Saint Louis University receives NIH contract for omics research
Sequencing omics techniques and mass spectrometry will help the scientists to find four areas that may be vital to future information about how the immune responses work.
The contract will last for the next five years. The goal is to review RNA quality results in order to inspect purified T cells. This work is to prepare for the transcriptome analysis.
"We're building off genomics as we enter the omics revolution in our search for new safe and effective vaccines,” Daniel Hoft, principal investigator and director of the division of infectious diseases and immunology at Saint Louis University, said. “In particular, we're looking at how a host of systems trigger our bodies' immune response to protect us from infectious diseases.”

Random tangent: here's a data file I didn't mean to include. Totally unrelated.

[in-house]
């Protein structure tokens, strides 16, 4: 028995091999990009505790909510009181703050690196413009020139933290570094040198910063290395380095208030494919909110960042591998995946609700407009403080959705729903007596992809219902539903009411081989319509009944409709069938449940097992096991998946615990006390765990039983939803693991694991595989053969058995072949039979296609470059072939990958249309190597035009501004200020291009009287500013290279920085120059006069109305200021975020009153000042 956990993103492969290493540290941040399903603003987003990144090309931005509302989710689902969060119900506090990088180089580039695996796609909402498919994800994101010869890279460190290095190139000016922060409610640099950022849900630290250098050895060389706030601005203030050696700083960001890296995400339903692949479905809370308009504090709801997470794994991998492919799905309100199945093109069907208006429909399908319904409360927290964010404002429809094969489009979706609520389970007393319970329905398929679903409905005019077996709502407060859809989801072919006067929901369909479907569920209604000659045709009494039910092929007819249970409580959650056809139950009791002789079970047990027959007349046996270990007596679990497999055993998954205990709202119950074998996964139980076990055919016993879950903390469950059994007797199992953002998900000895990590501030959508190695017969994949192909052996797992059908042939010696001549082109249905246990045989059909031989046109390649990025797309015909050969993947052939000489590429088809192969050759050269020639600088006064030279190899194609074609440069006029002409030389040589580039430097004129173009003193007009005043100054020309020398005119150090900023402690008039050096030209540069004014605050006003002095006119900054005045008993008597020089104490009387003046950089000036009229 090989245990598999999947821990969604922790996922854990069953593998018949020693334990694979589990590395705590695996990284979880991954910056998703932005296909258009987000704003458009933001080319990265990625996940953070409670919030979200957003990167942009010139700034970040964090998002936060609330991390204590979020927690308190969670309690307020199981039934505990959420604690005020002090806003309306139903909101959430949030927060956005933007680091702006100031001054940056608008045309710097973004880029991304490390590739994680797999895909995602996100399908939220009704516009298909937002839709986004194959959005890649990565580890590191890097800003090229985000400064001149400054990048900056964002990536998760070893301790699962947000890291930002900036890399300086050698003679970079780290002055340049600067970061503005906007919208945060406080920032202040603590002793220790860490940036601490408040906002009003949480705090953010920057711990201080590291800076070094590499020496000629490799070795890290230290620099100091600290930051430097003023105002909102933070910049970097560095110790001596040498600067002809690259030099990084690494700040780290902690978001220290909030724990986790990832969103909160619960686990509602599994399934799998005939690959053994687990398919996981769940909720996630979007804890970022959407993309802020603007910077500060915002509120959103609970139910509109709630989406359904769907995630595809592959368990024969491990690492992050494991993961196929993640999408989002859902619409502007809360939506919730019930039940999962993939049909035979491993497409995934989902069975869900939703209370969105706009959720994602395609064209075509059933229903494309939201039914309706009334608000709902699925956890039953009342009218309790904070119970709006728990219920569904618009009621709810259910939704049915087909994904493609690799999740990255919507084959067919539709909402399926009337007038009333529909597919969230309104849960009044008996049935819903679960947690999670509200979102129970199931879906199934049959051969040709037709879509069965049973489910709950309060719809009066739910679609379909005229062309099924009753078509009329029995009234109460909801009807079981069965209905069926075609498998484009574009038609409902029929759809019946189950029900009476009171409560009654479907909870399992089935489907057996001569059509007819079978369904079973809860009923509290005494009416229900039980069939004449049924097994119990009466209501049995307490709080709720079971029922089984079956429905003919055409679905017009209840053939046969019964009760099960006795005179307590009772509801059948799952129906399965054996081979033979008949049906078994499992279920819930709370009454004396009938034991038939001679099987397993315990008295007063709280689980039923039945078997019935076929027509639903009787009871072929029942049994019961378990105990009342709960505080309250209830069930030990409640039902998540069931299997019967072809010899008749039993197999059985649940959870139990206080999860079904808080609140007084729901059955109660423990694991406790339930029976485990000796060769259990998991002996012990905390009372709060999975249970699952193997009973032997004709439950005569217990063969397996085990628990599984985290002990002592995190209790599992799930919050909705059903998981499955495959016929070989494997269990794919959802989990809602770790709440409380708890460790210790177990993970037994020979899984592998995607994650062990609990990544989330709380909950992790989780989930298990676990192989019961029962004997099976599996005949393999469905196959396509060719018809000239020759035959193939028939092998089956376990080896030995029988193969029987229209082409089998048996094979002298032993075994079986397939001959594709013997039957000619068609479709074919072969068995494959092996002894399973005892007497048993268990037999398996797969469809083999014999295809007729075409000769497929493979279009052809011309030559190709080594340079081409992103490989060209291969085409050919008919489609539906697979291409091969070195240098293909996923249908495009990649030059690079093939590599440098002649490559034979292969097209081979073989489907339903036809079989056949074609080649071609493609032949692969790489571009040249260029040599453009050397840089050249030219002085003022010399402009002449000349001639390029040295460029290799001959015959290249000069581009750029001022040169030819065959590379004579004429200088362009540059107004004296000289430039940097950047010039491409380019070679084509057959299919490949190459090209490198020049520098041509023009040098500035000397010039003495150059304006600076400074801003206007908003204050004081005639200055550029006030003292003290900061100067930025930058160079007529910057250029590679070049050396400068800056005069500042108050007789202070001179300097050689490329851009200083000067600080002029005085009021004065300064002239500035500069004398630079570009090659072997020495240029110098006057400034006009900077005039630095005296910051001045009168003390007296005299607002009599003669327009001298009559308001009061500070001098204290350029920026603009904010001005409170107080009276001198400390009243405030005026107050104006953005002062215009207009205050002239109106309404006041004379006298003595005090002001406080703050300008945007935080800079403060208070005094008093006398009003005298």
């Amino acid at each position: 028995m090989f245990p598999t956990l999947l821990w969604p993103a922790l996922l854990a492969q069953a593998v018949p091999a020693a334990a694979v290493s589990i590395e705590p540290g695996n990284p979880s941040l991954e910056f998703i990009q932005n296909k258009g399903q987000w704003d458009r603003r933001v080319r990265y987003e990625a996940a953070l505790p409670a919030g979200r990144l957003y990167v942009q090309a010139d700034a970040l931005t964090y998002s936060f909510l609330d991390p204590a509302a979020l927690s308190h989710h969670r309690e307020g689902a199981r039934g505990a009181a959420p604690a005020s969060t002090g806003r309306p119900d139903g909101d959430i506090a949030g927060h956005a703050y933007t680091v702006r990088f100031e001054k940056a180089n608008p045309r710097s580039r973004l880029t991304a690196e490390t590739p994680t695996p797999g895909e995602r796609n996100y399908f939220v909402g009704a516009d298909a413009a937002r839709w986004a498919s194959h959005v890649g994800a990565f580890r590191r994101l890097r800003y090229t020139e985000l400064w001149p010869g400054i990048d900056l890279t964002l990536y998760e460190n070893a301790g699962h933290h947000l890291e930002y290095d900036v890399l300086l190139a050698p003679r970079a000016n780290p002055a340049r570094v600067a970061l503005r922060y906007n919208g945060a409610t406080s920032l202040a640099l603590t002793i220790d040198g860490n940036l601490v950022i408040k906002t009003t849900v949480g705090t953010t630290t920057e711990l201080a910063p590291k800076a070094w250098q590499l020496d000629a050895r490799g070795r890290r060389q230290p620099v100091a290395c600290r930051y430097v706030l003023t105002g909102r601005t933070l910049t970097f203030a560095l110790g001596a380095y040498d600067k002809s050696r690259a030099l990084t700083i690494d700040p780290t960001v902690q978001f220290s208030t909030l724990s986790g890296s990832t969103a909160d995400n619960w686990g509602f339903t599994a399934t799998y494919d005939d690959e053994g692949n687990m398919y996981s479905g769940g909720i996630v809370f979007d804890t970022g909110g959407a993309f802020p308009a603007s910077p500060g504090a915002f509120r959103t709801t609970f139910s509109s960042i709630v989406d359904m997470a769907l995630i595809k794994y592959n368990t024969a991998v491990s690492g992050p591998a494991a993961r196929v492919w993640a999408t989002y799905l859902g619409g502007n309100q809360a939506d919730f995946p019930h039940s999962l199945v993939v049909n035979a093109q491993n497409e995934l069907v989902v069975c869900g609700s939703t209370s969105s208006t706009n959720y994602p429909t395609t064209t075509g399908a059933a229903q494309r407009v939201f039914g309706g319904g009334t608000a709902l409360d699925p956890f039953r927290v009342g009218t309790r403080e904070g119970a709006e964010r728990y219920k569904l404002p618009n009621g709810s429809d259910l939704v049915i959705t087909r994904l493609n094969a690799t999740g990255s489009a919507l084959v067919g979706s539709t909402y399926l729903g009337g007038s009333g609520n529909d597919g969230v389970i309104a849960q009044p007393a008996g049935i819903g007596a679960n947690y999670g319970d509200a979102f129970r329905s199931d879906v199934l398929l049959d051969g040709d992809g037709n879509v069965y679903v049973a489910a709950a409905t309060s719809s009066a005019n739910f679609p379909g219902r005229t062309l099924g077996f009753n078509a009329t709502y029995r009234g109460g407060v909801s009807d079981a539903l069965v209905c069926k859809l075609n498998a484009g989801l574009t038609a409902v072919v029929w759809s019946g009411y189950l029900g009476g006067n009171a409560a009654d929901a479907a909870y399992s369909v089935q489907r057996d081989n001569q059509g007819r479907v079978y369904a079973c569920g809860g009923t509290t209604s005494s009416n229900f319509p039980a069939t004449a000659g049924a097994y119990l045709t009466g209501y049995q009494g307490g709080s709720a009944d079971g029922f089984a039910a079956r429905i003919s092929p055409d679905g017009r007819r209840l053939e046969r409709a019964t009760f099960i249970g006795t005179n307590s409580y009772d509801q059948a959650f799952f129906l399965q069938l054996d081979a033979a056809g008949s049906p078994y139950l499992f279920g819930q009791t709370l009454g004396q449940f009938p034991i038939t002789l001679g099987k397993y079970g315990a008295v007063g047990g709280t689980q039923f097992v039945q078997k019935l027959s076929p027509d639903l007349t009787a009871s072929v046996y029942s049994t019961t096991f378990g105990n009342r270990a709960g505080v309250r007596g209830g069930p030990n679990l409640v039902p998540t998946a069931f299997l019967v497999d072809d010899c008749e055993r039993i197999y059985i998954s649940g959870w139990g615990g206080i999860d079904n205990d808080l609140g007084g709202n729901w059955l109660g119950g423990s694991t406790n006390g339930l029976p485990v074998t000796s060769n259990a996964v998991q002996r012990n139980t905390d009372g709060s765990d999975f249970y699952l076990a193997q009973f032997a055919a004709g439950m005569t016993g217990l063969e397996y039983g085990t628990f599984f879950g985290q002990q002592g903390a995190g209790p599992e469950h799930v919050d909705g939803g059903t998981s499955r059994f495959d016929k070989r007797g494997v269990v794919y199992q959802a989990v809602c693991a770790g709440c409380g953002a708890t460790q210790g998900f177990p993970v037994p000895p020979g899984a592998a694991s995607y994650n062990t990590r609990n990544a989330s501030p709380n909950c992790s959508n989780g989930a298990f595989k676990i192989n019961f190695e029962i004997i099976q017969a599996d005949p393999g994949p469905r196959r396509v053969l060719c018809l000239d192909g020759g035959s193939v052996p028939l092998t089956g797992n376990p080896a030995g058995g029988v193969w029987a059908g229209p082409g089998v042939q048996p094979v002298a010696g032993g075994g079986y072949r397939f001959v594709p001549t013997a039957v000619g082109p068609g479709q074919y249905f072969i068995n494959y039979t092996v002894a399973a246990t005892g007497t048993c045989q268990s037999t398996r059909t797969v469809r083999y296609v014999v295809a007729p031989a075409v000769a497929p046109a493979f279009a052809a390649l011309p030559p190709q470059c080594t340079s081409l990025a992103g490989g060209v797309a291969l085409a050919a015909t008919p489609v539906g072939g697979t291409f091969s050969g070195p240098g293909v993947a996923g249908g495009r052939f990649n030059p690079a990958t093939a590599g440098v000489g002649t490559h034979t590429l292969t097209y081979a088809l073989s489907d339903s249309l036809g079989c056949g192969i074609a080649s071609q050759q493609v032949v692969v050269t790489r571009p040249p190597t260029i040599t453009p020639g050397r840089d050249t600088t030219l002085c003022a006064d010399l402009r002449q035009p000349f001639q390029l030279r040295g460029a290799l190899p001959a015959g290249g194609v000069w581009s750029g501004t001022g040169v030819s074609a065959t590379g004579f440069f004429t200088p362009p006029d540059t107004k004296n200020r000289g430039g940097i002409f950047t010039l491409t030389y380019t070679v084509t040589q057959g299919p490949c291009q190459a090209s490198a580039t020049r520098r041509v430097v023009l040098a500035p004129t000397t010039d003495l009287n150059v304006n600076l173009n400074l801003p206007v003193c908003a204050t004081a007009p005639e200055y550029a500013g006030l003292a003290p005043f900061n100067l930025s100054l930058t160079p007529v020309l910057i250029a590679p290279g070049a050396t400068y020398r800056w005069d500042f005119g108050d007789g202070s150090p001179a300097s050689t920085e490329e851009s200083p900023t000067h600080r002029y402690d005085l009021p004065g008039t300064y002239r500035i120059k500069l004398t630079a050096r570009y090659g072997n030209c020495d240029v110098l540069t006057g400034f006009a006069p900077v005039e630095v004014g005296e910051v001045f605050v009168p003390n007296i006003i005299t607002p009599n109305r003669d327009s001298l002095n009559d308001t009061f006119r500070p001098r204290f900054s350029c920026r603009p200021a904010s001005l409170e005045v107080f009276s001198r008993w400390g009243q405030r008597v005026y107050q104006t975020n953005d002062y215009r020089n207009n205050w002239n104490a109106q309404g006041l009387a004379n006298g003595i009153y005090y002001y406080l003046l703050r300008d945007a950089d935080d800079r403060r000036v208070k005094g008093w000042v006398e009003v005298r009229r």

Many researchers consider this biology-based field of study as the new frontier for discovery in infectious diseases.
"Previously we could only measure a few endpoint responses, such as the presence of an antibody or T-cell responses to a specific antigen,” Hoft said. “But through omics studies, we will be able to use sophisticated technologies to determine all responses in the body necessary to marshal the immune system to best recognize and defend against bacteria, viruses and other harmful substances. This biological systems approach represents a new frontier of infectious diseases research."